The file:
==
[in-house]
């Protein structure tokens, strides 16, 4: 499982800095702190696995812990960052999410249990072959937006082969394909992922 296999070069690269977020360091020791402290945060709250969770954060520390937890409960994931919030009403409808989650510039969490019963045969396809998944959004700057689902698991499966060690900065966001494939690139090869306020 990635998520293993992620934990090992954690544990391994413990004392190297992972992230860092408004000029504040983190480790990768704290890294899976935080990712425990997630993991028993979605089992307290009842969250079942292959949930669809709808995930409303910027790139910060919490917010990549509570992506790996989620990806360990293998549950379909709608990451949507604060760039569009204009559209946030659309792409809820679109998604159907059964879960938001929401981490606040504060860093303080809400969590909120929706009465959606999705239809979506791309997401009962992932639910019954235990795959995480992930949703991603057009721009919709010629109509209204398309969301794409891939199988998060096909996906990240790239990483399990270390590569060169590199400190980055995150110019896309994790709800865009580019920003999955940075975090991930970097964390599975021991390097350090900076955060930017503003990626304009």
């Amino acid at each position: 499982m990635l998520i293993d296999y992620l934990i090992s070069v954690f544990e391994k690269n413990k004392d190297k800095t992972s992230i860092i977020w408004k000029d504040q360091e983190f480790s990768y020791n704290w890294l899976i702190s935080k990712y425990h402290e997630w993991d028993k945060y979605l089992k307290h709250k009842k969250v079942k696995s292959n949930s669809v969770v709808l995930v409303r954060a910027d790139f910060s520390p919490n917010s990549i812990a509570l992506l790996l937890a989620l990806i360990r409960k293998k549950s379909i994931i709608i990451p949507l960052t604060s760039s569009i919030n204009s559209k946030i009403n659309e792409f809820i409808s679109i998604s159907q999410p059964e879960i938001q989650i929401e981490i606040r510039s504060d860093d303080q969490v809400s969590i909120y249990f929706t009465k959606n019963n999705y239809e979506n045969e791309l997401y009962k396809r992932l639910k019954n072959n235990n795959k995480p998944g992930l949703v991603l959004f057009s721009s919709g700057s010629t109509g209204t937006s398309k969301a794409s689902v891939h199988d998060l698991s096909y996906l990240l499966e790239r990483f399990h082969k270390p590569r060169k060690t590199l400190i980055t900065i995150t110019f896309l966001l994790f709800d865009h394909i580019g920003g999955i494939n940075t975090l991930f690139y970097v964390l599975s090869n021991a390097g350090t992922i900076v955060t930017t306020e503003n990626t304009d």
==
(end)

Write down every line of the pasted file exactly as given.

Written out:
[in-house]
């Protein structure tokens, strides 16, 4: 499982800095702190696995812990960052999410249990072959937006082969394909992922 296999070069690269977020360091020791402290945060709250969770954060520390937890409960994931919030009403409808989650510039969490019963045969396809998944959004700057689902698991499966060690900065966001494939690139090869306020 990635998520293993992620934990090992954690544990391994413990004392190297992972992230860092408004000029504040983190480790990768704290890294899976935080990712425990997630993991028993979605089992307290009842969250079942292959949930669809709808995930409303910027790139910060919490917010990549509570992506790996989620990806360990293998549950379909709608990451949507604060760039569009204009559209946030659309792409809820679109998604159907059964879960938001929401981490606040504060860093303080809400969590909120929706009465959606999705239809979506791309997401009962992932639910019954235990795959995480992930949703991603057009721009919709010629109509209204398309969301794409891939199988998060096909996906990240790239990483399990270390590569060169590199400190980055995150110019896309994790709800865009580019920003999955940075975090991930970097964390599975021991390097350090900076955060930017503003990626304009």
């Amino acid at each position: 499982m990635l998520i293993d296999y992620l934990i090992s070069v954690f544990e391994k690269n413990k004392d190297k800095t992972s992230i860092i977020w408004k000029d504040q360091e983190f480790s990768y020791n704290w890294l899976i702190s935080k990712y425990h402290e997630w993991d028993k945060y979605l089992k307290h709250k009842k969250v079942k696995s292959n949930s669809v969770v709808l995930v409303r954060a910027d790139f910060s520390p919490n917010s990549i812990a509570l992506l790996l937890a989620l990806i360990r409960k293998k549950s379909i994931i709608i990451p949507l960052t604060s760039s569009i919030n204009s559209k946030i009403n659309e792409f809820i409808s679109i998604s159907q999410p059964e879960i938001q989650i929401e981490i606040r510039s504060d860093d303080q969490v809400s969590i909120y249990f929706t009465k959606n019963n999705y239809e979506n045969e791309l997401y009962k396809r992932l639910k019954n072959n235990n795959k995480p998944g992930l949703v991603l959004f057009s721009s919709g700057s010629t109509g209204t937006s398309k969301a794409s689902v891939h199988d998060l698991s096909y996906l990240l499966e790239r990483f399990h082969k270390p590569r060169k060690t590199l400190i980055t900065i995150t110019f896309l966001l994790f709800d865009h394909i580019g920003g999955i494939n940075t975090l991930f690139y970097v964390l599975s090869n021991a390097g350090t992922i900076v955060t930017t306020e503003n990626t304009d």